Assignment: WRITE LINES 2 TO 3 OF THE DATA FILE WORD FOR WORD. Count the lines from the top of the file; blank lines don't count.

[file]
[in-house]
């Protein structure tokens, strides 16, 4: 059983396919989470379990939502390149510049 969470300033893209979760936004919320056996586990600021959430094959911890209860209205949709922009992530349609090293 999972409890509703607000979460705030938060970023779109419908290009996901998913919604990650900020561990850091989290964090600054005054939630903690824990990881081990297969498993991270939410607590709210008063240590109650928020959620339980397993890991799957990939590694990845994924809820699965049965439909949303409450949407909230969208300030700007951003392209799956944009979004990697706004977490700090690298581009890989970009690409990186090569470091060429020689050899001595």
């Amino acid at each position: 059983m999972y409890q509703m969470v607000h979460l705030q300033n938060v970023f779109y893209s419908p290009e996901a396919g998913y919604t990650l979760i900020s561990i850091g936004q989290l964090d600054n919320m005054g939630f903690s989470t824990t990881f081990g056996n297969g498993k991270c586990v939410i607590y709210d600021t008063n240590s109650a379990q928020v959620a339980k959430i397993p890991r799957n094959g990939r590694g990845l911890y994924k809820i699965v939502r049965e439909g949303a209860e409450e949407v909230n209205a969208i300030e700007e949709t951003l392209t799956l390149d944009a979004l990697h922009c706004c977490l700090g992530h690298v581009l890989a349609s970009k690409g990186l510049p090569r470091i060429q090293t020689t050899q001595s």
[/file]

């Protein structure tokens, strides 16, 4: 059983396919989470379990939502390149510049 969470300033893209979760936004919320056996586990600021959430094959911890209860209205949709922009992530349609090293 999972409890509703607000979460705030938060970023779109419908290009996901998913919604990650900020561990850091989290964090600054005054939630903690824990990881081990297969498993991270939410607590709210008063240590109650928020959620339980397993890991799957990939590694990845994924809820699965049965439909949303409450949407909230969208300030700007951003392209799956944009979004990697706004977490700090690298581009890989970009690409990186090569470091060429020689050899001595």
């Amino acid at each position: 059983m999972y409890q509703m969470v607000h979460l705030q300033n938060v970023f779109y893209s419908p290009e996901a396919g998913y919604t990650l979760i900020s561990i850091g936004q989290l964090d600054n919320m005054g939630f903690s989470t824990t990881f081990g056996n297969g498993k991270c586990v939410i607590y709210d600021t008063n240590s109650a379990q928020v959620a339980k959430i397993p890991r799957n094959g990939r590694g990845l911890y994924k809820i699965v939502r049965e439909g949303a209860e409450e949407v909230n209205a969208i300030e700007e949709t951003l392209t799956l390149d944009a979004l990697h922009c706004c977490l700090g992530h690298v581009l890989a349609s970009k690409g990186l510049p090569r470091i060429q090293t020689t050899q001595s």